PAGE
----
Trustwave researchers have analyzed China Chopper, a web shell used by the state-sponsored Hafnium hacking group, and called it a “slick little web shell that does not get enough exposure and credit for its stealth.”
Trustwave published their analysis today, on March 15.
China Chopper is one of the tools used by Hafnium, a group of cyberattackers originating from China that recently came into the spotlight in recent attacks exploiting four zero-day vulnerabilities in Microsoft’s Exchange Server — CVE-2021-26855, CVE-2021-26857, CVE-2021-26858, and CVE-2021-27065.
Besides Hadfnium, TEMP.Periscope/Leviathan, APT41/Double Dragon, and Bronze Union advanced persistent threat (APT) groups have used this popular web shell in the past for post-exploitation activities.
China Chopper is not new and has been in the wild for at least a decade.
It contains two components, a web shell command-and-control (C2) client and a text-based web shell payload. It is very small, weighing only four kilobytes (.PDF).
“The text-based payload is so simple and short that an attacker could type it by hand right on the target server — no file transfer needed,” Trustwave notes.
There are different variants of China Chopper written in different languages – ASP, ASPX, PHP, JSP, and CFM. The Active Server Page Extended (ASPX) variety is typically no more than one line of code.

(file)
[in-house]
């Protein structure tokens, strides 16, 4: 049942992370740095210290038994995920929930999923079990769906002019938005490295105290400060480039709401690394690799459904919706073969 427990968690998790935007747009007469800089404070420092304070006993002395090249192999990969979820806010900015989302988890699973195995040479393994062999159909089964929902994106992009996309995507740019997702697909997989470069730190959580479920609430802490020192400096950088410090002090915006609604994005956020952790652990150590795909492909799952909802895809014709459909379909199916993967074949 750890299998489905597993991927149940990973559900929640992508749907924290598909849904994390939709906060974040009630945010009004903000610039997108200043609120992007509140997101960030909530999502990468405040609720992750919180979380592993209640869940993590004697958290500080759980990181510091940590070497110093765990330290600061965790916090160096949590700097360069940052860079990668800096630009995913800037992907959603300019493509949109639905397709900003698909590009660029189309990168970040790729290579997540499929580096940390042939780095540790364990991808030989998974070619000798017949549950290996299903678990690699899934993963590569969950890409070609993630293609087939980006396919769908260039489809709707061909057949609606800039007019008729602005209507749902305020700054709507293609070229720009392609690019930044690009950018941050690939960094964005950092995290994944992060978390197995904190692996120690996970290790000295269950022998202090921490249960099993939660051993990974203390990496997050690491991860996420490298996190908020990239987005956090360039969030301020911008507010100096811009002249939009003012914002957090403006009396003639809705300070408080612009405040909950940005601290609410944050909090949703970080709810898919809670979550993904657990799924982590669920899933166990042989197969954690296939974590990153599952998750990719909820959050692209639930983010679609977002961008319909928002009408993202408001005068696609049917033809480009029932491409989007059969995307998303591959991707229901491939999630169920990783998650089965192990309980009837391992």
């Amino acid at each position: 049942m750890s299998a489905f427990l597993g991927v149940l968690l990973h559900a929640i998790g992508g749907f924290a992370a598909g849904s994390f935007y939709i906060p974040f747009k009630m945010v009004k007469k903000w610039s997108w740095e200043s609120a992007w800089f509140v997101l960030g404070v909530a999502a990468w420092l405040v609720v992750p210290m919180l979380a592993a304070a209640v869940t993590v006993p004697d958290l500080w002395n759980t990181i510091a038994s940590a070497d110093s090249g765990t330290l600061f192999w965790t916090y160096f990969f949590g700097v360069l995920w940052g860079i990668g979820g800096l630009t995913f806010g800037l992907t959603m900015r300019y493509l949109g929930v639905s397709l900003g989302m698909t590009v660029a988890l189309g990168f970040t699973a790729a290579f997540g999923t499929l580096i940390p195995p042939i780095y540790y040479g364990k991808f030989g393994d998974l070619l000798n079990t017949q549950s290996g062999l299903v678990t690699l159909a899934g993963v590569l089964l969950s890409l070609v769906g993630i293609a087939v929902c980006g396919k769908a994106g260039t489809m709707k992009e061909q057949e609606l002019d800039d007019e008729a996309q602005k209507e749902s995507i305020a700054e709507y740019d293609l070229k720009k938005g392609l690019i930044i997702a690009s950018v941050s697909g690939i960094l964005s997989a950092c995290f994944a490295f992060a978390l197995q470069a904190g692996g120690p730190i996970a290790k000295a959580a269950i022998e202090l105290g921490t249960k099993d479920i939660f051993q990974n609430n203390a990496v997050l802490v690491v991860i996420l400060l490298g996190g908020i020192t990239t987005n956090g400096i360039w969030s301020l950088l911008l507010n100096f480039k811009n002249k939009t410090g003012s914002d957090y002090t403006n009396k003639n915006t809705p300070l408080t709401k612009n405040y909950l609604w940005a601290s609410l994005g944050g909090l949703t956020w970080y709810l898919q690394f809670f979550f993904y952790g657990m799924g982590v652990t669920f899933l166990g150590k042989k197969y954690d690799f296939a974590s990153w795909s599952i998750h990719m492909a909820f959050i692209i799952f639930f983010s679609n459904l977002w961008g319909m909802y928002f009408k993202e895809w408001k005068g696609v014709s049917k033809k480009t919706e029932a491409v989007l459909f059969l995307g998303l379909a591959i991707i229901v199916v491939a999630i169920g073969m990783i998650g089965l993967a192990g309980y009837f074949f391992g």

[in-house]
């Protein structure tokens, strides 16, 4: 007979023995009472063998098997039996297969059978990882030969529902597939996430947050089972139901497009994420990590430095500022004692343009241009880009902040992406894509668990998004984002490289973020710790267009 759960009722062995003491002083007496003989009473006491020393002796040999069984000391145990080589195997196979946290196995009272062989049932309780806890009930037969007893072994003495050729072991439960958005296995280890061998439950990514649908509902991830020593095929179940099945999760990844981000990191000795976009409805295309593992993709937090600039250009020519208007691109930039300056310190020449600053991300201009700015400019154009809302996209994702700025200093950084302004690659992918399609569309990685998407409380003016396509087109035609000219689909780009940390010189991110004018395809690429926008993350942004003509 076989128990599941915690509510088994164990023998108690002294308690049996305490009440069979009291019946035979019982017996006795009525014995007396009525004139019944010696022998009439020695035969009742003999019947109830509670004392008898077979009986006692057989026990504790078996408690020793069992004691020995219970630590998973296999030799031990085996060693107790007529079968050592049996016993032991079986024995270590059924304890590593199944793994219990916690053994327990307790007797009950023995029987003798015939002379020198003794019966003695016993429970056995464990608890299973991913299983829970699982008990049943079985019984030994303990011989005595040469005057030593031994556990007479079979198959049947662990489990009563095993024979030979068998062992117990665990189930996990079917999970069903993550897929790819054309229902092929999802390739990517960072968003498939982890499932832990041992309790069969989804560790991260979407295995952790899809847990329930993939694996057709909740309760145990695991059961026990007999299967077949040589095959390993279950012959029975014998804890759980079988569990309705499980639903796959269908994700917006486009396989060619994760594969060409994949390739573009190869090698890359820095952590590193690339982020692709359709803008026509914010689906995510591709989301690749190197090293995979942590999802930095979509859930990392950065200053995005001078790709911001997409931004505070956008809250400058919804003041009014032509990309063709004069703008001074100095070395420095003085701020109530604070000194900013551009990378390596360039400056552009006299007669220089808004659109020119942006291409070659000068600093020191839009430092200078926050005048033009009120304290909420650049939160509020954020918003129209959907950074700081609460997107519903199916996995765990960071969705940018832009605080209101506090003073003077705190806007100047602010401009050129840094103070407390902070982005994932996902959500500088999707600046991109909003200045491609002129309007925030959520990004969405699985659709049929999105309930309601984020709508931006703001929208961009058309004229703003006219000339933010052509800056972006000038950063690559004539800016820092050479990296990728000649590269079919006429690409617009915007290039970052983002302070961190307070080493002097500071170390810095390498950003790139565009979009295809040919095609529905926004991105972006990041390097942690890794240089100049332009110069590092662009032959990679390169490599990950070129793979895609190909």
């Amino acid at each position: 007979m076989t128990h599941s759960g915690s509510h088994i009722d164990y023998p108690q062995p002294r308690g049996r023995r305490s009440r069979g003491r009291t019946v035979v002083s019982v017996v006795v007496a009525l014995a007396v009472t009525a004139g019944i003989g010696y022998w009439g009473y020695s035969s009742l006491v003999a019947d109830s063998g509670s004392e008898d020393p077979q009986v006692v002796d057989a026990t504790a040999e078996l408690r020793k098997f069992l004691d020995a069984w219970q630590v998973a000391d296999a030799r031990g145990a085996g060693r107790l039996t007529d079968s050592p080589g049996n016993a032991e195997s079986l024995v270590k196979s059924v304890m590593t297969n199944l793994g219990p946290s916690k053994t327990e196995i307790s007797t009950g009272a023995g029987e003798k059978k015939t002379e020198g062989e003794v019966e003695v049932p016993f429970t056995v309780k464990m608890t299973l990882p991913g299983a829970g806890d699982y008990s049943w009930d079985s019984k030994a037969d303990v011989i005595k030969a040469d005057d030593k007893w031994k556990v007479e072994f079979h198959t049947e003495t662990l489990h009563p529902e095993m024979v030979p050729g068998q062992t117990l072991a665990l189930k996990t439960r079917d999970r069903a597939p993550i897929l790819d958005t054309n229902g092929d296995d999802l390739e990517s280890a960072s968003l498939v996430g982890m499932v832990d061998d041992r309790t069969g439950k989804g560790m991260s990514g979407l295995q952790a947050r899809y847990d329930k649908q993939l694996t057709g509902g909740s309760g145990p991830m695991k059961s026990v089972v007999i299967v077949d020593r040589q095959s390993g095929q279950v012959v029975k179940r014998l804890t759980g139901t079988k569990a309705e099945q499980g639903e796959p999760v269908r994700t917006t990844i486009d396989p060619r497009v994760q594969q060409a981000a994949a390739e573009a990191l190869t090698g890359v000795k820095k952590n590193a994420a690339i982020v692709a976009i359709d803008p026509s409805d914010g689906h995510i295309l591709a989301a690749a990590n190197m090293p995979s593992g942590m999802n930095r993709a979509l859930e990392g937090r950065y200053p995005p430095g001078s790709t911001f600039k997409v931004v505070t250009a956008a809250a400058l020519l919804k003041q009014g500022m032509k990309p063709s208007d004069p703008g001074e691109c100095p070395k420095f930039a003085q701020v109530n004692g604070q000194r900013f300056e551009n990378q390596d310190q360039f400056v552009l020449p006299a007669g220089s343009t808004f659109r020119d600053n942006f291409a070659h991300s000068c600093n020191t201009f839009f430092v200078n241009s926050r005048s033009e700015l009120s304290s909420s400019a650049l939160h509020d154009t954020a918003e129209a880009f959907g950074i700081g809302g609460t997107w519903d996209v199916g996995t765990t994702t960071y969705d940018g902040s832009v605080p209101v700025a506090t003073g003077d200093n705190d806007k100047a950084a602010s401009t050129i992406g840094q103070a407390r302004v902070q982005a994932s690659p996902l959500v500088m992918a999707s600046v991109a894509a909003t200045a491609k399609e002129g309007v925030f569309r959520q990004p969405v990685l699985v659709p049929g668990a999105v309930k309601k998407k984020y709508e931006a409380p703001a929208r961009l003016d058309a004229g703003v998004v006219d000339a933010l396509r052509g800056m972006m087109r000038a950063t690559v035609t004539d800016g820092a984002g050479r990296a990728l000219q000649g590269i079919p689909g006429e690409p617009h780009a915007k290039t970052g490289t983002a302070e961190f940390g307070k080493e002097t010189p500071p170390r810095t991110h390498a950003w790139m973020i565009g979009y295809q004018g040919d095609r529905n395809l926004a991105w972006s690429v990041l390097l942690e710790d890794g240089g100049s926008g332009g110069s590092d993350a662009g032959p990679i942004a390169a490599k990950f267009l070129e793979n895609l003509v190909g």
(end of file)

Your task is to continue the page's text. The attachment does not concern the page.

In its analysis of China Chopper, Trustwave describes how the malware uses ActiveX objects on the client it is running on to achieve reverse shells, file management, process execution, and much more.
“The POST request variable is named “secret,” meaning any JScript contained in the “secret” variable will be executed on the server,” the researchers say. “JScript is implemented as an active scripting engine allowing the language to use ActiveX objects on the client it is running on. This can be and is abused by attackers to achieve reverse shells, file management, process execution, and much more.”
A client component of China Chopper is usually hosted on an attacker’s system and facilitates communication. It is used for tasks such as running a virtual terminal to launch commands based on cmd.exe, downloading files, and executing other scripts.
Last week, Check Point Research said the number of attacks abusing the vulnerabilities in Exchange Server was doubling every two to three hours with at least 10 APTs exploiting them and at least 82,000 servers remaining unpatched.